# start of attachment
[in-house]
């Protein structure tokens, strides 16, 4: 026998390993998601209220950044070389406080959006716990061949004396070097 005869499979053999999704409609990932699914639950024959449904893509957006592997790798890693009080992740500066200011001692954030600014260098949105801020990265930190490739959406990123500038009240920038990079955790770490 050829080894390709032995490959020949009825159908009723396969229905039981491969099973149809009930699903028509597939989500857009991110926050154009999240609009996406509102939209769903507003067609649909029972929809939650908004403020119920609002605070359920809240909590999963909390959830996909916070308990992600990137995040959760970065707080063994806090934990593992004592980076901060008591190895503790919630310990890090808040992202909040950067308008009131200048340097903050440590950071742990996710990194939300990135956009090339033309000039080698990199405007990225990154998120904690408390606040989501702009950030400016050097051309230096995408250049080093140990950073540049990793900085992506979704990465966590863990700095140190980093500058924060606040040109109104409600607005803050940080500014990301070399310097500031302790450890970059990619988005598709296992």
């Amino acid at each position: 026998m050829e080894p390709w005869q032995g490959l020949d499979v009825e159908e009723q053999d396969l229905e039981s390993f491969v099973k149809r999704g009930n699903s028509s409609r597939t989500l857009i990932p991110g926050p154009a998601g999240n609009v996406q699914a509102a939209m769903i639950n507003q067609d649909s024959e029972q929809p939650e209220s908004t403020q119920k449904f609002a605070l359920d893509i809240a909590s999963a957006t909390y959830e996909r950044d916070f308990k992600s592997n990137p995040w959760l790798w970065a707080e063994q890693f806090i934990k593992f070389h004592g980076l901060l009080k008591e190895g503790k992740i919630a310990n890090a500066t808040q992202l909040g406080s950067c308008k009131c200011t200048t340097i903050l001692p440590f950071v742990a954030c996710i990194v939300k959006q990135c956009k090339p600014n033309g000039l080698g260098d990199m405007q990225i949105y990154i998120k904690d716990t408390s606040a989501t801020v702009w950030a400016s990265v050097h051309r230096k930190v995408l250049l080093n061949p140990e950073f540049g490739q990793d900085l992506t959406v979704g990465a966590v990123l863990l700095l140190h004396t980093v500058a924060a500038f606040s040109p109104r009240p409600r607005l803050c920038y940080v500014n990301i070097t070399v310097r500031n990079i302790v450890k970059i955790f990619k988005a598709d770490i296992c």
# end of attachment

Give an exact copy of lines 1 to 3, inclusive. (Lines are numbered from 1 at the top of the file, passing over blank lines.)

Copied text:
[in-house]
């Protein structure tokens, strides 16, 4: 026998390993998601209220950044070389406080959006716990061949004396070097 005869499979053999999704409609990932699914639950024959449904893509957006592997790798890693009080992740500066200011001692954030600014260098949105801020990265930190490739959406990123500038009240920038990079955790770490 050829080894390709032995490959020949009825159908009723396969229905039981491969099973149809009930699903028509597939989500857009991110926050154009999240609009996406509102939209769903507003067609649909029972929809939650908004403020119920609002605070359920809240909590999963909390959830996909916070308990992600990137995040959760970065707080063994806090934990593992004592980076901060008591190895503790919630310990890090808040992202909040950067308008009131200048340097903050440590950071742990996710990194939300990135956009090339033309000039080698990199405007990225990154998120904690408390606040989501702009950030400016050097051309230096995408250049080093140990950073540049990793900085992506979704990465966590863990700095140190980093500058924060606040040109109104409600607005803050940080500014990301070399310097500031302790450890970059990619988005598709296992």
């Amino acid at each position: 026998m050829e080894p390709w005869q032995g490959l020949d499979v009825e159908e009723q053999d396969l229905e039981s390993f491969v099973k149809r999704g009930n699903s028509s409609r597939t989500l857009i990932p991110g926050p154009a998601g999240n609009v996406q699914a509102a939209m769903i639950n507003q067609d649909s024959e029972q929809p939650e209220s908004t403020q119920k449904f609002a605070l359920d893509i809240a909590s999963a957006t909390y959830e996909r950044d916070f308990k992600s592997n990137p995040w959760l790798w970065a707080e063994q890693f806090i934990k593992f070389h004592g980076l901060l009080k008591e190895g503790k992740i919630a310990n890090a500066t808040q992202l909040g406080s950067c308008k009131c200011t200048t340097i903050l001692p440590f950071v742990a954030c996710i990194v939300k959006q990135c956009k090339p600014n033309g000039l080698g260098d990199m405007q990225i949105y990154i998120k904690d716990t408390s606040a989501t801020v702009w950030a400016s990265v050097h051309r230096k930190v995408l250049l080093n061949p140990e950073f540049g490739q990793d900085l992506t959406v979704g990465a966590v990123l863990l700095l140190h004396t980093v500058a924060a500038f606040s040109p109104r009240p409600r607005l803050c920038y940080v500014n990301i070097t070399v310097r500031n990079i302790v450890k970059i955790f990619k988005a598709d770490i296992c």